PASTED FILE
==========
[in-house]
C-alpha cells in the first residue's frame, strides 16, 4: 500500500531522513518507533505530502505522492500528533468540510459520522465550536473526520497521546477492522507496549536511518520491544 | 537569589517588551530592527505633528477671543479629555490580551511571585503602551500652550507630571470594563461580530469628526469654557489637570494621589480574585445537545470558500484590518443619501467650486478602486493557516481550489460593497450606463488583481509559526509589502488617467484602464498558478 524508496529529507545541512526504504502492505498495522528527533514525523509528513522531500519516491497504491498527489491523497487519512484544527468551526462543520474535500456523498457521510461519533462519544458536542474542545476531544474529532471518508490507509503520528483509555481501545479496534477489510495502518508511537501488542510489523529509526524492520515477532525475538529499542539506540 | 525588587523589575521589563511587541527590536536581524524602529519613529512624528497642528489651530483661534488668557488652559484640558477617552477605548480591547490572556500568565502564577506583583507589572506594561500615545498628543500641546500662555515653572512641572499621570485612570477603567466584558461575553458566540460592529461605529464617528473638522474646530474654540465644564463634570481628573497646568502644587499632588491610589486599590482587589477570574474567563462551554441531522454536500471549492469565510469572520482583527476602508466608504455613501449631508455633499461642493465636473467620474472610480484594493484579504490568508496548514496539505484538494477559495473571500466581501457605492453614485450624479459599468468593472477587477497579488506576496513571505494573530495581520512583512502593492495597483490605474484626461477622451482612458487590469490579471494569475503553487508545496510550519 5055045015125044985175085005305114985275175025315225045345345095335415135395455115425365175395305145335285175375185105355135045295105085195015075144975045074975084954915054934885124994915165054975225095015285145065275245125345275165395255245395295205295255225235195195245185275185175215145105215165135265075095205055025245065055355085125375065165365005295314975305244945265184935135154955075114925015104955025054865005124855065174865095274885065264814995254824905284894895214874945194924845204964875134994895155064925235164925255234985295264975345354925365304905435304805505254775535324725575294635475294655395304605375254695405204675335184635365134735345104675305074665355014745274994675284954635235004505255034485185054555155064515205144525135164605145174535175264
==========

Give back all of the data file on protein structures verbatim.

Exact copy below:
[in-house]
C-alpha cells in the first residue's frame, strides 16, 4: 500500500531522513518507533505530502505522492500528533468540510459520522465550536473526520497521546477492522507496549536511518520491544 | 537569589517588551530592527505633528477671543479629555490580551511571585503602551500652550507630571470594563461580530469628526469654557489637570494621589480574585445537545470558500484590518443619501467650486478602486493557516481550489460593497450606463488583481509559526509589502488617467484602464498558478 524508496529529507545541512526504504502492505498495522528527533514525523509528513522531500519516491497504491498527489491523497487519512484544527468551526462543520474535500456523498457521510461519533462519544458536542474542545476531544474529532471518508490507509503520528483509555481501545479496534477489510495502518508511537501488542510489523529509526524492520515477532525475538529499542539506540 | 525588587523589575521589563511587541527590536536581524524602529519613529512624528497642528489651530483661534488668557488652559484640558477617552477605548480591547490572556500568565502564577506583583507589572506594561500615545498628543500641546500662555515653572512641572499621570485612570477603567466584558461575553458566540460592529461605529464617528473638522474646530474654540465644564463634570481628573497646568502644587499632588491610589486599590482587589477570574474567563462551554441531522454536500471549492469565510469572520482583527476602508466608504455613501449631508455633499461642493465636473467620474472610480484594493484579504490568508496548514496539505484538494477559495473571500466581501457605492453614485450624479459599468468593472477587477497579488506576496513571505494573530495581520512583512502593492495597483490605474484626461477622451482612458487590469490579471494569475503553487508545496510550519 5055045015125044985175085005305114985275175025315225045345345095335415135395455115425365175395305145335285175375185105355135045295105085195015075144975045074975084954915054934885124994915165054975225095015285145065275245125345275165395255245395295205295255225235195195245185275185175215145105215165135265075095205055025245065055355085125375065165365005295314975305244945265184935135154955075114925015104955025054865005124855065174865095274885065264814995254824905284894895214874945194924845204964875134994895155064925235164925255234985295264975345354925365304905435304805505254775535324725575294635475294655395304605375254695405204675335184635365134735345104675305074665355014745274994675284954635235004505255034485185054555155064515205144525135164605145174535175264